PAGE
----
Micro Piezo

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A Micro Piezo print head from an Epson printer

Micro Piezo [1] is the brand name of the proprietary piezoelectric inkjet print head technology developed by Japanese imaging company Epson, which is also the only major printing company in the world to use piezoelectric technology throughout its entire inkjet printer range.[2]

How Micro Piezo technology works[edit]

An animation showing how Micro Piezo technology works. The volume of ink ejected from the nozzle can be precisely controlled by varying the electrical charge applied to the piezoelectric (Micro Piezo) element.

Micro Piezo technology is based on the phenomenon of piezoelectricity where materials like crystals and ceramics (known as “piezoelectric materials”) react physically by bending, vibrating or expanding when an electrical charge is applied to them.

Micro Piezo print heads feature microscopic piezoelectric actuators that are built behind the print nozzles. When an electrical charge is applied to them, the piezoelectric elements bend backward, drawing precise amounts of ink from the ink chamber into the firing chamber. When the electrical pulse is reversed, the piezoelectric elements bend the opposite way very rapidly, propelling the ink out of the nozzles at high speed.

To improve print resolution, speed and gradations, Epson has refined its Micro Piezo technology to be able to precisely eject ink droplets of up to five different sizes by controlling minute variations in the charge applied to the piezoelectric actuators of the print heads.

History[edit]

Epson began research into using the piezoelectric effect for printing in the late 1970s. Subsequently, the company introduced its first printer that used piezoelectric technology for its print heads in October 1984: the Epson SQ-2000. This printer featured a pioneering piezoelectric print head that was made of glass and had vertical-firing piezoelectric elements.[3]

In 1990, a special team of 80 of Epson’s top engineers, headed by Minoru Usui (who is the current president of Epson), was assembled to develop an advanced piezoelectric inkjet head for future generations of Epson printers. Its mission was to develop a print head that could outperform laser and thermal inkjet printing technologies in terms of both cost and quality and that could eventually be developed to print at much faster speeds.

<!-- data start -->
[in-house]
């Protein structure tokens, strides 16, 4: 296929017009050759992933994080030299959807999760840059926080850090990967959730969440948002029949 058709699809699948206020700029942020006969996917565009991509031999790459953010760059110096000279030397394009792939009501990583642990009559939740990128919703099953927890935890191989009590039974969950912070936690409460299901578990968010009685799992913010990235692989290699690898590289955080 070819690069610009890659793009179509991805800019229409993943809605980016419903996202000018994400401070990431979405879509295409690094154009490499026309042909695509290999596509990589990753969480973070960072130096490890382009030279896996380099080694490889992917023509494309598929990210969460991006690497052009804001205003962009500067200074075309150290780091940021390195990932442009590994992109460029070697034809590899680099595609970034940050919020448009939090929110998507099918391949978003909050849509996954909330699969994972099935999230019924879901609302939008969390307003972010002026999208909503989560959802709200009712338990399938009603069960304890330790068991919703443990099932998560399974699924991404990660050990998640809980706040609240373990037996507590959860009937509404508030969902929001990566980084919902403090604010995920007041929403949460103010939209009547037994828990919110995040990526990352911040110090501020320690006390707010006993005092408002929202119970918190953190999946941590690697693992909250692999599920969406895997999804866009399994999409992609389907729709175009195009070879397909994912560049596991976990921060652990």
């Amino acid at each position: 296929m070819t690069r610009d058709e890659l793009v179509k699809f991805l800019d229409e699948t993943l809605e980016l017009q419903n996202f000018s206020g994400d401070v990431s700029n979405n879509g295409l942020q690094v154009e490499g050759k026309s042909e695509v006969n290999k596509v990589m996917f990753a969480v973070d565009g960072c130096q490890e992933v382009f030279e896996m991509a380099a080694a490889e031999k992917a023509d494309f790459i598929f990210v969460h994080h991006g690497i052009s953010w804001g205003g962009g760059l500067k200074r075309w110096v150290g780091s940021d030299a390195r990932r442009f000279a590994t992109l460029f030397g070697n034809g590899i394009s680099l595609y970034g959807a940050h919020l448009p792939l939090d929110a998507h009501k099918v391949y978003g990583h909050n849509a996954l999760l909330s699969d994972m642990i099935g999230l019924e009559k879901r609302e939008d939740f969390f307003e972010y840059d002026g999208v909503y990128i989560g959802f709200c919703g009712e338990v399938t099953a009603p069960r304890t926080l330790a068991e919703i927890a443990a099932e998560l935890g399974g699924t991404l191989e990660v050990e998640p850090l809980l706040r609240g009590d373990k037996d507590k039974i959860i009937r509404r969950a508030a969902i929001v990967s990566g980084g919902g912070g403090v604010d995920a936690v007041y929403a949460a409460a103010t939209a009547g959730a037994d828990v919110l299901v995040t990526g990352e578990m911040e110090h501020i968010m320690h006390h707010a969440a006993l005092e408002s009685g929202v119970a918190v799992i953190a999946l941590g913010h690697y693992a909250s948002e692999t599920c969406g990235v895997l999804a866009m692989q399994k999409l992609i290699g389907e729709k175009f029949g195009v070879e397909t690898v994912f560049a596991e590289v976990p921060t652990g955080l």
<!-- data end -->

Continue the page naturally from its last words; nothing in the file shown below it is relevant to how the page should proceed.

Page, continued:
The team’s effort resulted in a new high performance piezoelectric print head that the company branded as "Micro Piezo" that was first used in the Epson Stylus 800 which was launched in March 1993. This new generation print head became the basis for all future Epson inkjet print heads up to today.[4]

Advantages[edit]

An animation showing the differences of how ink is ejected from a Micro Piezo print head (left) from one using thermal inkjet printing technology (right). In the Micro Piezo print head, a piezoelectric element is used to mechanically propel the ink out through the nozzle. On the other hand, the thermal inkjet head uses a heating element to boil the ink so rapidly that it creates a steam bubble which propels the ink out of the nozzle through the explosive force generated by the rapid formation of the bubble.

Compared to only other major inkjet printing technology, which is thermal inkjet printing technology, Epson claims that Micro Piezo technology has the following advantages:

  • Micro Piezo technology allows for precisely controlled ink droplets of up to five different sizes to be ejected from the print head, resulting in sharper, grain-free photo prints with smoother tonal transitions.
  • Print heads based on Micro Piezo technology have a far lower operation temperature, making them compatible with a wider range of inks that include specialized ones that use volatile solvents.
  • The lower operating temperature of Micro Piezo print heads also makes them more reliable than thermal inkjet print heads. Therefore, printers with Micro Piezo technology use built-in fixed print heads that need not be changed for the lifespan of the printers. On the other hand, to ensure reliable operation, many thermal inkjet printers require ink cartridges with disposable print heads so that the heads are changed regularly when the ink cartridges are depleted. Therefore for printers of the same class, Micro Piezo printer ink cartridges tend to be more affordable and easier to recycle compared to thermal inkjet printer cartridges with disposable print heads.

Disadvantages[edit]

  • As Micro Piezo print heads are built into the printers and are not replaceable by users, any damage to them will affect the print quality or render the printers inoperable until repaired. This compares to many models of thermal inkjet printers which use cartridges with disposable print heads. If any damage occurs to the print heads of such thermal inkjet printers, users can simply change the cartridge containing the damaged print head for a new one.

External links[edit]

References[edit]

  1. ^ "Micro Piezo Technology introduction" - from Epson corporate website
  2. ^ "Micro Piezo technology from Epson receives award" - by American Digital Imaging publication LetsGoDigital.com
  3. ^ "The first commercial Epson inkjet printer" - from Epson corporate website
  4. ^ "The first inkjet printer equipped with Micro Piezo technology" - from Epson corporate website